Helen Bromhead, PhD, is a Postdoctoral Research Fellow at the Griffith Centre of Social and Cultural Research. She is a linguist who studies language from a cultural perspective. Her research interests include environment, disasters, public messaging, and public health.
When people receive bad news in healthcare settings, they often look out the window at the sky. In recent years, the inhabitants of planet earth have been receiving warnings that their home may be heading for climate catastrophe. Yet, sometimes, they may not always even have the comfort of the sky. Climate disasters, like the recent wildfires in Italy and Greece, and the ‘black summer’ Australian bushfires, can blanket the sky with thick smoke haze. And fires are not all of the earth’s maladies. Animal species are dying. Rivers are stopping flowing. Coral reefs are bleaching. In some places, people have to leave their ancestral homes because of sea level rise. Just as health crises beget painful emotions, so too do the climate crisis, and ecological breakdown.
Many lenses can be used to view these emotions and mental wellbeing impacts. As well as psychologists, psychiatrists and public health researchers, social scientists and historians, and philosophers and activists have all turned their attention to the ways environmental and climate change make us feel. With painful emotions comes talk and writing. My lens is that of the linguist interested in words and meanings, languages and translation, discourses and conversation. Here, let us go in search of words of these painful feelings about environmental change, but let not the negativities block from sight the diversity of ecological emotions.
Labels have been placed on some negative ecological emotions. In English, the most popular combinations use the word ‘grief’, as though dealing with loss, and the word ‘anxiety’, as looking on an ill-omened future. The result is phrases like ecological grief, climate anxiety, climate grief, and eco-anxiety. Some talk of anxiety and grief. New words have also been coined. Solastalgia is a blend of the Latin sōlācium (‘solace’) and the Greek root –algia (‘pain’). Its inventor, or perhaps discoverer, the philosopher, Glen Albrecht, defines it as “the homesickness you have when you are still at home” because the changing environment. These kinds of terms have been developing since the 1980s in the work of different theorists. But in the late 2010’s and 2020’s, they have become more widely known.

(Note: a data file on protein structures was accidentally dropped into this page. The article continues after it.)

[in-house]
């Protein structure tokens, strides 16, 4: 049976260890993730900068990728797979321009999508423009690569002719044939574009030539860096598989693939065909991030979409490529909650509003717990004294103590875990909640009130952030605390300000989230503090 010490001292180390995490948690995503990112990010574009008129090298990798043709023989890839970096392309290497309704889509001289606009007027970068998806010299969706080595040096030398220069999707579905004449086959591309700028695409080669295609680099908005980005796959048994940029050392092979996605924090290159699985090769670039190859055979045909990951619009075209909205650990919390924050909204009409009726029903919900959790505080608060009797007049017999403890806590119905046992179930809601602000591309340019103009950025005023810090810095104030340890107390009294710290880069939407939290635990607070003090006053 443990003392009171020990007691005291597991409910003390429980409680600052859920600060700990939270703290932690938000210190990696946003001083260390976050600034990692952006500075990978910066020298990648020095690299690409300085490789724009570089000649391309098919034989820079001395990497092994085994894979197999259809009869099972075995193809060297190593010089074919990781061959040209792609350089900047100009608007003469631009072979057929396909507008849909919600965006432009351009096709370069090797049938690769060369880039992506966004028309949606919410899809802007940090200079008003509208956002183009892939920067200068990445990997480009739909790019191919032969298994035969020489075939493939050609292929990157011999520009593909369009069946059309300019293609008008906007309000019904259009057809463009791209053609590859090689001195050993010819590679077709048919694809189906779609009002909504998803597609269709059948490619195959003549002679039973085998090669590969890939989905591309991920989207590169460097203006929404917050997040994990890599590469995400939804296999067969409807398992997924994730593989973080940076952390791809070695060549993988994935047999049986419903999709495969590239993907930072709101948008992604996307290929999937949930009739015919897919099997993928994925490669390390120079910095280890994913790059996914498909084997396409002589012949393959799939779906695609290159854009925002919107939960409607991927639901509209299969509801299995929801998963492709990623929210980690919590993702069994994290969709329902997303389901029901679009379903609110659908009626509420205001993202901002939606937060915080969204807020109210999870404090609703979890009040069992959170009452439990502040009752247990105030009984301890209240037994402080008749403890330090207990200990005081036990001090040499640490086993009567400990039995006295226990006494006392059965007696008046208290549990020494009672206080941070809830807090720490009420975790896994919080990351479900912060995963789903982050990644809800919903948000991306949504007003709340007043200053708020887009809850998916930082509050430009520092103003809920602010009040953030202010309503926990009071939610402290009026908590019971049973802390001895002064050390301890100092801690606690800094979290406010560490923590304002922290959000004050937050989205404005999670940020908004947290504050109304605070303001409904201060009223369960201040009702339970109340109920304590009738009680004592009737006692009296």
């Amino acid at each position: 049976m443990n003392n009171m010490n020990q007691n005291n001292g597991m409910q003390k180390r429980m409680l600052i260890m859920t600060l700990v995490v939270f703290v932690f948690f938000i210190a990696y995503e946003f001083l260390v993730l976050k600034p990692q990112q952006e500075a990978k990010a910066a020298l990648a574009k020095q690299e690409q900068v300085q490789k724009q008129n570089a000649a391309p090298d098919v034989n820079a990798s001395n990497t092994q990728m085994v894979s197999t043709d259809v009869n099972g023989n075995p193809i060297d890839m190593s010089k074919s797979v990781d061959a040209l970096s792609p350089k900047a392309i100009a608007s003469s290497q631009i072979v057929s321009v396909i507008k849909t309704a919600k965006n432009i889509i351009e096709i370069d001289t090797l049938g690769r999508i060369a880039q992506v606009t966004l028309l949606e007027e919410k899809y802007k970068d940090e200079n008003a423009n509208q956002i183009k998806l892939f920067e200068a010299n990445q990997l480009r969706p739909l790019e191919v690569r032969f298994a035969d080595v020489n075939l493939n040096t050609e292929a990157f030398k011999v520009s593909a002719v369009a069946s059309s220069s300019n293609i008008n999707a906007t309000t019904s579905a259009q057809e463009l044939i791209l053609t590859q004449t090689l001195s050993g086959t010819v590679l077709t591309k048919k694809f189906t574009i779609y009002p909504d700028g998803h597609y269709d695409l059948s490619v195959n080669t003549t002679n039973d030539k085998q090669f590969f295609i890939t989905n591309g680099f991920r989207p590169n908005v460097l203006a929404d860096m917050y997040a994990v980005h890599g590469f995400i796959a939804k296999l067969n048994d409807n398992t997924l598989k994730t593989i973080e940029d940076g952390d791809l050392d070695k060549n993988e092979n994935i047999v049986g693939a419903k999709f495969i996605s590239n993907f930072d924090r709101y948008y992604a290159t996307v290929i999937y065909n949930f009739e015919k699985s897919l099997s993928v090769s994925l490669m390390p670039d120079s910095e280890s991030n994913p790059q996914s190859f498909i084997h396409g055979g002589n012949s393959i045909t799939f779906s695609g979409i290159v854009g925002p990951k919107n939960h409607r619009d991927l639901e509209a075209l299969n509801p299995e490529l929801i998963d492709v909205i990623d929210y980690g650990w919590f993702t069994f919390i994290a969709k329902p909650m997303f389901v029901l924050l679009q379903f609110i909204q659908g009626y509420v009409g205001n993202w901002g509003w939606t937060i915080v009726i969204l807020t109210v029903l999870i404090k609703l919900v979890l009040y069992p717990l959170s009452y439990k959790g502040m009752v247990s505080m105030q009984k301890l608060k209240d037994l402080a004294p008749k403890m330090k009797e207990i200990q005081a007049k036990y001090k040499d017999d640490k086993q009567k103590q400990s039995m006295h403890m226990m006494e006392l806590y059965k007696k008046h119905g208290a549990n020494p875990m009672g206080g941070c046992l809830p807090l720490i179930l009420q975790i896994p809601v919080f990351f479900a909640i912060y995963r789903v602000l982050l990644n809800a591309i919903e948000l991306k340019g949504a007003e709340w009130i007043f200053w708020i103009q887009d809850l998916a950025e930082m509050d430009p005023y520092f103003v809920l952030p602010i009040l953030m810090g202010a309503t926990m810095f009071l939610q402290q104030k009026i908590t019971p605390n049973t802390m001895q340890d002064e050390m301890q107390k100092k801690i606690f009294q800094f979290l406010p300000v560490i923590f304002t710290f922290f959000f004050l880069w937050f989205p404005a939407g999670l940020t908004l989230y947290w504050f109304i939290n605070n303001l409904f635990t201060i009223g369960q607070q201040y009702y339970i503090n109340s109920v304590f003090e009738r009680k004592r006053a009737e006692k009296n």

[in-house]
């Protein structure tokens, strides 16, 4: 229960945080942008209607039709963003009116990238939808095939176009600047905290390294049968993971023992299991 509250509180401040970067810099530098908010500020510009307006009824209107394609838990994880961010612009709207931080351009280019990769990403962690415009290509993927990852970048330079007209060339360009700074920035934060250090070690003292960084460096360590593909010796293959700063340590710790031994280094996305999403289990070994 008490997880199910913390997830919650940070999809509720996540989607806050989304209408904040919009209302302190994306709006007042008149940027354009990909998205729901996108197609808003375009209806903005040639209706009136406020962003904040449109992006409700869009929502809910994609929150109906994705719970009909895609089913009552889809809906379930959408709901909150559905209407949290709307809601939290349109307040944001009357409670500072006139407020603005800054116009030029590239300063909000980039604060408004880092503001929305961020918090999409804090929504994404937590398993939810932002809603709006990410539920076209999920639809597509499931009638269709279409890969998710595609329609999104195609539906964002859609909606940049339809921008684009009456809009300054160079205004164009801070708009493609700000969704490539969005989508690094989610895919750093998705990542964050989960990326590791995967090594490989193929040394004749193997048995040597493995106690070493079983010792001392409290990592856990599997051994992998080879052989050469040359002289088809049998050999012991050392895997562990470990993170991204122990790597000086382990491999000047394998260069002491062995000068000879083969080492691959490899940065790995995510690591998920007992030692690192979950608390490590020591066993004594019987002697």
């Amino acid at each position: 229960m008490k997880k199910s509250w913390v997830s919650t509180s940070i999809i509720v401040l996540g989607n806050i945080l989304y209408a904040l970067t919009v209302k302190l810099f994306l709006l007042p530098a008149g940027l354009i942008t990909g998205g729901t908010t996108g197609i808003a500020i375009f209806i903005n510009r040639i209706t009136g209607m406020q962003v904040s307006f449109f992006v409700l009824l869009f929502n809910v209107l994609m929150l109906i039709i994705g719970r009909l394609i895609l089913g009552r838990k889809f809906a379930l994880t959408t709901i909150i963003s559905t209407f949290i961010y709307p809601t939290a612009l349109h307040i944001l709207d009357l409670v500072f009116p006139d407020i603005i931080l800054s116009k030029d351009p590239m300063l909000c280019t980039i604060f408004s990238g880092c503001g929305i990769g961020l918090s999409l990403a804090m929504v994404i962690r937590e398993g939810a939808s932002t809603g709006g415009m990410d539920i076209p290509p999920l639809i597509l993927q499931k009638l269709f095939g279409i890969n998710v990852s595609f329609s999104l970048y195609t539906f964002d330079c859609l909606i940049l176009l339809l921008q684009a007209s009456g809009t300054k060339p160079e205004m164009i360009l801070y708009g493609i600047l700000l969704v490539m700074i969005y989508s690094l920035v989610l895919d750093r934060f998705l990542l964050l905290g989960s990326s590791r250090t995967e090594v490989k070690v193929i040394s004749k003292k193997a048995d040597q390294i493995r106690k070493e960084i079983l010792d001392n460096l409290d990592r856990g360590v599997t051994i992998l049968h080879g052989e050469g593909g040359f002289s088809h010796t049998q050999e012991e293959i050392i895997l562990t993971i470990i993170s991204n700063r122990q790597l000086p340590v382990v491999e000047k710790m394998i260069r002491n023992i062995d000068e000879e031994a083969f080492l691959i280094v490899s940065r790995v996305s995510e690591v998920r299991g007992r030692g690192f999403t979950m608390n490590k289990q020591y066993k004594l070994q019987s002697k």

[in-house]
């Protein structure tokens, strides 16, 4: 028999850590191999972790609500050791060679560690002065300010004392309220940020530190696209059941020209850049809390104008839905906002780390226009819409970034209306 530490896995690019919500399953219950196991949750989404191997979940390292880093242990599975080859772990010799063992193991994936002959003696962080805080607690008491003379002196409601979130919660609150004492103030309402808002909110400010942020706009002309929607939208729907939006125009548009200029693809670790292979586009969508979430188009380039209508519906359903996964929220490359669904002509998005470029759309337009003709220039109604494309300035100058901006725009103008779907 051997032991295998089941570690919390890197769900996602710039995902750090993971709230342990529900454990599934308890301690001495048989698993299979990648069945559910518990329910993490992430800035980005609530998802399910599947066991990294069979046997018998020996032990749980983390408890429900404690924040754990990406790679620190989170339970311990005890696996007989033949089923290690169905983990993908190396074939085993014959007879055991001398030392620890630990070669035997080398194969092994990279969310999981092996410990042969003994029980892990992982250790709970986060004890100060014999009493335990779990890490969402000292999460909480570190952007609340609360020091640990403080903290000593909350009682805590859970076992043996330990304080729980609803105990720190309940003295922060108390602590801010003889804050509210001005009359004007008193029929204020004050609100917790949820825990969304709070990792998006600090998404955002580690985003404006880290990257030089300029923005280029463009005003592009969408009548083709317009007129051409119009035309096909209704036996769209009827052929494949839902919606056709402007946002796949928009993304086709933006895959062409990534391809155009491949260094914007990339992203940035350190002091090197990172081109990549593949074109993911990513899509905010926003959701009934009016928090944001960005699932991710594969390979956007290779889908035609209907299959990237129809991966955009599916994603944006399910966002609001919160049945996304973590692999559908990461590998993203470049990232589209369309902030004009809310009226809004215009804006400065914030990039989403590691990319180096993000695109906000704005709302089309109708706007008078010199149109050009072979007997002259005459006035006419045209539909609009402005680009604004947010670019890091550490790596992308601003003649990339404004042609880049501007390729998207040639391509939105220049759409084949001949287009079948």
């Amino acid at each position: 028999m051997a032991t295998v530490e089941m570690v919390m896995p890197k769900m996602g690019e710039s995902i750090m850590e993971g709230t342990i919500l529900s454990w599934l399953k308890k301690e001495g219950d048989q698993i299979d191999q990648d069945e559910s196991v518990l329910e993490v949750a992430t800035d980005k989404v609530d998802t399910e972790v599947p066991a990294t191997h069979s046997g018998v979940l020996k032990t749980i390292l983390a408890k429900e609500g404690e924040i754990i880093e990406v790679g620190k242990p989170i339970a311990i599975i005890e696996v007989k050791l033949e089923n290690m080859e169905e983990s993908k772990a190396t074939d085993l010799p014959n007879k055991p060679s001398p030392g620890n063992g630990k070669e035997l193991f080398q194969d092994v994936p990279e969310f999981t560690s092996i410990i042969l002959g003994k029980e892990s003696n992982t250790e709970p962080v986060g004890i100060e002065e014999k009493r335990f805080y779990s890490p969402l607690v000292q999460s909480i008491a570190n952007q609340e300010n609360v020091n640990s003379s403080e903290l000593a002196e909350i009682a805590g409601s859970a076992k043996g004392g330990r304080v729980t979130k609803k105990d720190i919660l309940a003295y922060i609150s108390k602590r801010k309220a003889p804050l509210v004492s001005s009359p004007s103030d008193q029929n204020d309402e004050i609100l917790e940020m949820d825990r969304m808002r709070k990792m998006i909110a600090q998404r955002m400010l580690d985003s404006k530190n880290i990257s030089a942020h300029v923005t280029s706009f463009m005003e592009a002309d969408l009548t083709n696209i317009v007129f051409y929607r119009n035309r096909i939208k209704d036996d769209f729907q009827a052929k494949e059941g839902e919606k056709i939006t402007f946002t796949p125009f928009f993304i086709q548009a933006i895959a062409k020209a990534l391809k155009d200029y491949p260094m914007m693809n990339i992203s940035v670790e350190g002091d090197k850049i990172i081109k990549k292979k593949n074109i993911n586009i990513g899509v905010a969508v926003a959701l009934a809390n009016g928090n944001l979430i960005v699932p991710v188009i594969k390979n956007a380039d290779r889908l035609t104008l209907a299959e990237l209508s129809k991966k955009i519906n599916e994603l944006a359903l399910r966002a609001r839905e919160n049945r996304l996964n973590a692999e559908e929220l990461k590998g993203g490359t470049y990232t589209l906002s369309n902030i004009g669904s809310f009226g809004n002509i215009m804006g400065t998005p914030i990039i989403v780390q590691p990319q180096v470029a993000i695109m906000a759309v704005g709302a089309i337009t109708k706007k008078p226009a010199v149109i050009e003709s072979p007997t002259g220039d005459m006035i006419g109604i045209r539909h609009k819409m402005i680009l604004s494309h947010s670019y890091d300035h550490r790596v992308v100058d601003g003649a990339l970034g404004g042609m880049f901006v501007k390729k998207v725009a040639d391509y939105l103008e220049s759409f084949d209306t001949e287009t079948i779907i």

At the level of science, psychologists have created scales and surveys to measure what they call the ‘distress’ about environmental change. People are asked to respond to statements about emotional effects of climate change. In their English instruments, psychologists can use a wide range of words that sit much closer to home than the more technical ‘distress’. Some include ‘worry’, ‘anxiety’, ‘grieving’, ‘sad’, ‘guilty’, and ‘sense of loss’. From the point of view of linguistics, a colleague and I helped to sharpen the wording of climate distress questions in one of these surveys, the National Climate Action Survey of Australia’s Griffith University. Australia is a diverse country. Many people languages that are not English at home, and not everyone has a high reading level. For example, the more complex statement “I experience some guilt” was changed to “I feel guilty”. In this way, the questions became simpler and more accessible for speakers of English as an additional language. Linguistic contributions to these pursuits of psychological science can help capture more people’s emotional experience.